Do you believe that when the blue jay or another bird sings and the body is trembling, that is a signal that people are coming or something important is about to happen?

thelakelander

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A big part of the reason Downtown has continued to struggle is that a significant portion of movers and shakers think the best way forward is to attract suburbanites.

Unfortunately, a significant portion of the movers and shakers have been suburbanites themselves historically. Its a good example of why more diversity is needed in the traditional decision-making process. I believe that we've finally reached a period in the city's history where things will improve for the better.
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Jax_Developer

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It's certainly hard to quantify Ken. I'm a transplant, and while we may not be as numerous locals, there are more than 600,000 people that have 100% moved here since 2000 out of 1.7M in the metro today. While I completely respect the previous errors of downtown in context of this situation... we have seen the demand play out as a metro. The only market that can sustain 5+ story housing is the beaches but they have of course prevented that from happening with code. This is also a 20+ year trend, in which they have less housing at the beaches now than 20 years ago.

Local opinion matters, but roughly a 1/3 of our population are some form of transplant & the desires of that segment should be considered important. The beaches will always pull from the economic vibrance of DT, and the goal should be to find complimentary uses for the riverfront. (Marinas, entertainment, places to eat.) None of that exists at the beach unless you wanna goto the same 4-5 dive bars.

Your point about who is in control Lake, is the crux of our development patterns. Another 10,000 acres of housing near the beaches will continue to economically drain other parts of town.

thelakelander

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I don't believe suburban growth is economically draining downtown Jax anymore than it is doing such in downtown Orlando, Lakeland, Tampa, St. Pete, etc. (all of which are booming, despite more significant suburban development than NE Florida). There's enough room for all demographic areas to share in economic prosperity. However, what clearly has limited the downtown market is the political and civic leadership decision-making over the decades. If we can get that right, we'll be fine. I believe we've reached that point but it will take some time for it to play out from a market perspective. That's a step we can't skip. Its also a reason to use incentives to push a few of these projects to completion.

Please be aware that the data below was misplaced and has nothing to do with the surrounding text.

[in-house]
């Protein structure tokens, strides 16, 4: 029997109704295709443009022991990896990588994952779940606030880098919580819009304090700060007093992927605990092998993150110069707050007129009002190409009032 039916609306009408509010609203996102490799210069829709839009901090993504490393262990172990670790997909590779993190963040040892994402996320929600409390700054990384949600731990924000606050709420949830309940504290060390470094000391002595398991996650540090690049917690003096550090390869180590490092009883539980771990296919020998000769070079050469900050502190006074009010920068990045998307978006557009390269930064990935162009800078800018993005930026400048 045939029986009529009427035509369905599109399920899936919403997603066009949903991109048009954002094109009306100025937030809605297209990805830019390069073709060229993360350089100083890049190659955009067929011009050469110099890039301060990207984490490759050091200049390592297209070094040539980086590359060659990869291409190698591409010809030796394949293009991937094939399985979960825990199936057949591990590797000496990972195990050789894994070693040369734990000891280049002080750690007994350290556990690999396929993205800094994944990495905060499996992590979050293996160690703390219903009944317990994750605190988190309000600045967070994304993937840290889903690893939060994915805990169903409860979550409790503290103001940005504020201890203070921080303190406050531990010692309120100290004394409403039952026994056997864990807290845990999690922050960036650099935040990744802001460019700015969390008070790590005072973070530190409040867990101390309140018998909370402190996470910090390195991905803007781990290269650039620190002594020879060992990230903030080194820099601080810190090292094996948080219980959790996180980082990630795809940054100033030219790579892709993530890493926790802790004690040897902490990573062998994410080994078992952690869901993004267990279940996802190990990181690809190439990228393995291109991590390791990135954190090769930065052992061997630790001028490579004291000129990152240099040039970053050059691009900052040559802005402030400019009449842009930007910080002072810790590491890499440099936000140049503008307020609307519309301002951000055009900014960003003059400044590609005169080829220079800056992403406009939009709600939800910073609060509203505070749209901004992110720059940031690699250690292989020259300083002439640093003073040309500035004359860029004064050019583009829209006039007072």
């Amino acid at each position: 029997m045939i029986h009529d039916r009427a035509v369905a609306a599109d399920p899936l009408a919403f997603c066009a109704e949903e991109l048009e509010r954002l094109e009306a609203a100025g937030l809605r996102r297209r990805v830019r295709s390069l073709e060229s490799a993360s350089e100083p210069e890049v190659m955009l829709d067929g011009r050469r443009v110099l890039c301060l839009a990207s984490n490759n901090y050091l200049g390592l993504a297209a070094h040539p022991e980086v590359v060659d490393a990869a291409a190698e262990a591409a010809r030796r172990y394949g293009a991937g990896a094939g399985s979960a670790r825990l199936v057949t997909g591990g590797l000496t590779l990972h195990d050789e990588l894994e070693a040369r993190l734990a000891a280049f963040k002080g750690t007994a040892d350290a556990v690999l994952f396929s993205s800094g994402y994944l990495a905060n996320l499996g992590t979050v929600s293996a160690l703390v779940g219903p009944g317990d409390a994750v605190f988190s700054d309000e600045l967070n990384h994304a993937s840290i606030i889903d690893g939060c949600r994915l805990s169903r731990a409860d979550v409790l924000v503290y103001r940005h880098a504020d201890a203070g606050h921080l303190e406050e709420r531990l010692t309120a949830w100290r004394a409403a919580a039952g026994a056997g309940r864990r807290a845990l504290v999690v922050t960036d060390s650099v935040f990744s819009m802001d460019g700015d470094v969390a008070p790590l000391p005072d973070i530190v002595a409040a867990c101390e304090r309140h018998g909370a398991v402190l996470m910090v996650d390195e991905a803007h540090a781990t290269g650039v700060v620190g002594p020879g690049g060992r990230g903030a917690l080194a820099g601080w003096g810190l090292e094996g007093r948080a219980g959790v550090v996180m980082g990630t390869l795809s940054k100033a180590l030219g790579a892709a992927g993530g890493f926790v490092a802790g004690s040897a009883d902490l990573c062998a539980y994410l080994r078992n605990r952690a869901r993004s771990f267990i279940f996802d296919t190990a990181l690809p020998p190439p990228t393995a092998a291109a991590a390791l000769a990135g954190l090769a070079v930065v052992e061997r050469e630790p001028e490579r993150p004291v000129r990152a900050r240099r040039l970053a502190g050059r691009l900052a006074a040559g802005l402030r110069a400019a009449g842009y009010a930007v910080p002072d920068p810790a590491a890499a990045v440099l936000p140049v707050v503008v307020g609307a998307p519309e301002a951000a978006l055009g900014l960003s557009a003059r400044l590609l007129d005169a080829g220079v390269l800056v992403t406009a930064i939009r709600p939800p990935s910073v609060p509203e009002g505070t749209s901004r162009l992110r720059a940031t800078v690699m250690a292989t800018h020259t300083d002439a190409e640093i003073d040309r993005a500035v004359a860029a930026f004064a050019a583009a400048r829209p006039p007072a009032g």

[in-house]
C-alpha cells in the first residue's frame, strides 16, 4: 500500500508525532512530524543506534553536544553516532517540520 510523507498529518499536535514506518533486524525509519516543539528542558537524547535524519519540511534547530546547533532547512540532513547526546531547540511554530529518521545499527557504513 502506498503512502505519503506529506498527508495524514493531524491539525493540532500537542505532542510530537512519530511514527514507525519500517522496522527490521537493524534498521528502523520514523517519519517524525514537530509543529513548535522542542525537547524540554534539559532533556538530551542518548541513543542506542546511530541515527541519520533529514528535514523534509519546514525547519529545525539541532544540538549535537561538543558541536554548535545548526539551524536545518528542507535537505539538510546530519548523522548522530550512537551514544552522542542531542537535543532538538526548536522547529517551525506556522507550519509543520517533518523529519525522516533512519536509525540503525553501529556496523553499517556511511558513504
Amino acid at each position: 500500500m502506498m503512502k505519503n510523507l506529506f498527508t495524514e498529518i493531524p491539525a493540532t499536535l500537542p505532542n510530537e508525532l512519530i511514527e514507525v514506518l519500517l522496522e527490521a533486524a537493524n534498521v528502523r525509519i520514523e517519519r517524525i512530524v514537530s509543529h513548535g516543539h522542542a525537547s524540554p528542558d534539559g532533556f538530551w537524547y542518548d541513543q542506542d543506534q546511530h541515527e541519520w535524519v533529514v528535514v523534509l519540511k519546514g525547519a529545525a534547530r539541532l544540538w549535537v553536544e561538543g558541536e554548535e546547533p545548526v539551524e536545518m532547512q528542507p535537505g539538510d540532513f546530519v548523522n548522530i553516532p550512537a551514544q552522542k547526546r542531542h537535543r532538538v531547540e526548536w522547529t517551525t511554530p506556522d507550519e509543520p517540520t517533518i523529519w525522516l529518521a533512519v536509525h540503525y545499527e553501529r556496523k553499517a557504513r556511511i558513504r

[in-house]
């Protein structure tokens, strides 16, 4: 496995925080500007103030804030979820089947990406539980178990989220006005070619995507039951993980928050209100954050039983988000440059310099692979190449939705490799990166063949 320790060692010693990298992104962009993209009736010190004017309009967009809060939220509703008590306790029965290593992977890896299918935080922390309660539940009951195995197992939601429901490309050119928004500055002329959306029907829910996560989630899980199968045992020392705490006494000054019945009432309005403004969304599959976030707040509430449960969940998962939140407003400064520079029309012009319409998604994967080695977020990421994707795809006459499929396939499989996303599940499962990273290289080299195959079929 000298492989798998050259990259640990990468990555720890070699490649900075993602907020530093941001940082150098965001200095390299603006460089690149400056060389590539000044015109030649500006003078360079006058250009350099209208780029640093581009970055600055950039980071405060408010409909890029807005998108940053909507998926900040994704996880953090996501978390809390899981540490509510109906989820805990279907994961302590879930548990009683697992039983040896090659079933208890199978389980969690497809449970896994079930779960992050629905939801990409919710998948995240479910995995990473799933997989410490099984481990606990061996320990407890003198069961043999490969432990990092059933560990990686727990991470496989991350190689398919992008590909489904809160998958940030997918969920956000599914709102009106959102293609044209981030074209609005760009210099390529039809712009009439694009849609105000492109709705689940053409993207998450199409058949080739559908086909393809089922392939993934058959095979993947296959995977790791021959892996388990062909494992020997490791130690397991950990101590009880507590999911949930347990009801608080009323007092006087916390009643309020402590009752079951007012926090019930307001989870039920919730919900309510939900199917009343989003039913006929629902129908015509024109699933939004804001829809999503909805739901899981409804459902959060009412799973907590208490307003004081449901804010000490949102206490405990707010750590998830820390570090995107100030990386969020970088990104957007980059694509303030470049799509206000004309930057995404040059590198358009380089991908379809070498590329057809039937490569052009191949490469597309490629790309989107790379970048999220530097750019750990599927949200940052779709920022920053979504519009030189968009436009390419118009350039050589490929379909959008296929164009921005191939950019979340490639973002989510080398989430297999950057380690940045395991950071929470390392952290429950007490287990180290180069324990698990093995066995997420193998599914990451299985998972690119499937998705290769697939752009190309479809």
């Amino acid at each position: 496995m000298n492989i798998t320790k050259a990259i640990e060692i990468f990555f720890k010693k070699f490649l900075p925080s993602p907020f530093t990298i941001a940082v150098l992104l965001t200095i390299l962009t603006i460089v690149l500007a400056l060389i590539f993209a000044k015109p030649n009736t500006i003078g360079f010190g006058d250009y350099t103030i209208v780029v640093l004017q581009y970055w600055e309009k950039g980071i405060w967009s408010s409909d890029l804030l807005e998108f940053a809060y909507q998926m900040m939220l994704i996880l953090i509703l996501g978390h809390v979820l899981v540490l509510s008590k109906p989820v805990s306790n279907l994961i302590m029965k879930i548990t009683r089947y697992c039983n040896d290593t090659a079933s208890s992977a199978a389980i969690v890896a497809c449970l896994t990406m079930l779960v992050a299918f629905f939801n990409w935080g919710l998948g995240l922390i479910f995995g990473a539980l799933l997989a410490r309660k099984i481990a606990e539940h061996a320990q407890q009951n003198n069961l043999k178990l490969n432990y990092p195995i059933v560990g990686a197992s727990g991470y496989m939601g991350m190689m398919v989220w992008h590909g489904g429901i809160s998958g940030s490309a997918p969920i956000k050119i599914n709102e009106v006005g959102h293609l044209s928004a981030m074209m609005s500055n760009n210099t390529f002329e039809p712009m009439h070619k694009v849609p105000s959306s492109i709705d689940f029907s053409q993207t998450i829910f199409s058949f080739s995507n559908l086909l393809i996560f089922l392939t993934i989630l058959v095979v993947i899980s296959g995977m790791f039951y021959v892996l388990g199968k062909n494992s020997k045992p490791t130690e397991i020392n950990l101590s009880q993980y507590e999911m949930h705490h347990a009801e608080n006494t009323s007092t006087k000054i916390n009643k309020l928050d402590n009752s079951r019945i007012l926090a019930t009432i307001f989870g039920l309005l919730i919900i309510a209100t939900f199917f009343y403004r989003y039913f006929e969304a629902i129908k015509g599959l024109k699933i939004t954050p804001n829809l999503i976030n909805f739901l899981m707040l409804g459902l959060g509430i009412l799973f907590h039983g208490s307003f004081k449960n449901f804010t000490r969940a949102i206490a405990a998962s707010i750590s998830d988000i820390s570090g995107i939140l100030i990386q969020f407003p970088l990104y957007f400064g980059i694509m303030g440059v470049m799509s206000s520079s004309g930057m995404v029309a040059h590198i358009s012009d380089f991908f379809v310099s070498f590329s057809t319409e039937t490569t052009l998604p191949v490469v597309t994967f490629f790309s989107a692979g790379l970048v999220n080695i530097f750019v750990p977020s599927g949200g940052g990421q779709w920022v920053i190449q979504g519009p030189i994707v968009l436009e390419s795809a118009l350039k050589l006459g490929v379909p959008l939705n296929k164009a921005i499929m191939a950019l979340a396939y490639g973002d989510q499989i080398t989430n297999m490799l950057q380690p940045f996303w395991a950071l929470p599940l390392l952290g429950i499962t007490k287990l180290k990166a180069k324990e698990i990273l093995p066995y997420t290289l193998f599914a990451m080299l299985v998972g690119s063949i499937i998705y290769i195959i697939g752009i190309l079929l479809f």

« Last Edit: June 10, 2024, 08:33:51 AM by thelakelander »
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Des

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Maybe the city should commission a study to help make a decision. /s

Jax_Developer

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I don't believe suburban growth is economically draining downtown Jax anymore than it is doing such in downtown Orlando, Lakeland, Tampa, St. Pete, etc. (all of which are booming, despite more significant suburban development than NE Florida). There's enough room for all demographic areas to share in economic prosperity. However, what clearly has limited the downtown market is the political and civic leadership decision-making over the decades. If we can get that right, we'll be fine. I believe we've reached that point but it will take some time for it to play out from a market perspective. That's a step we can't skip. Its also a reason to use incentives to push a few of these projects to completion.

Yes & no. Those other markets are really quite different than ours. I operate in St. Pete also. They really don't have available land, while we have a lot of it (in the wrong places mainly). I mean... we literally gave incentives for workforce housing near Cecil. The problems stems from the line we hear often "Jacksonville is the largest city by land mass in the lower 48"... well yeah that's actually a bad thing for dense housing. Our planning body covers 5-10x the geography that any other city in Florida covers. One code & one set of decision makers.

So for the past 20 years in Jacksonville, it has been pretty easy to build in areas with:

1). Better Schools
2). Modern Infrastructure
3). Better Natural Amenities
4). Lower Crime
5). More Space

St. Johns slowing down on re-zonings will increase Jacksonville's pricing in the LR. The Beaches not allowing for dense housing has caused an apartment boom near the intercostal. The desirable suburbs set the pricing threshold for DT in Jacksonville.
« Last Edit: June 10, 2024, 09:28:08 AM by Jax_Developer »

thelakelander

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Yes & no. Those other markets are really quite different than ours. I operate in St. Pete also. They really don't have available land, while we have a lot of it (in the wrong places mainly).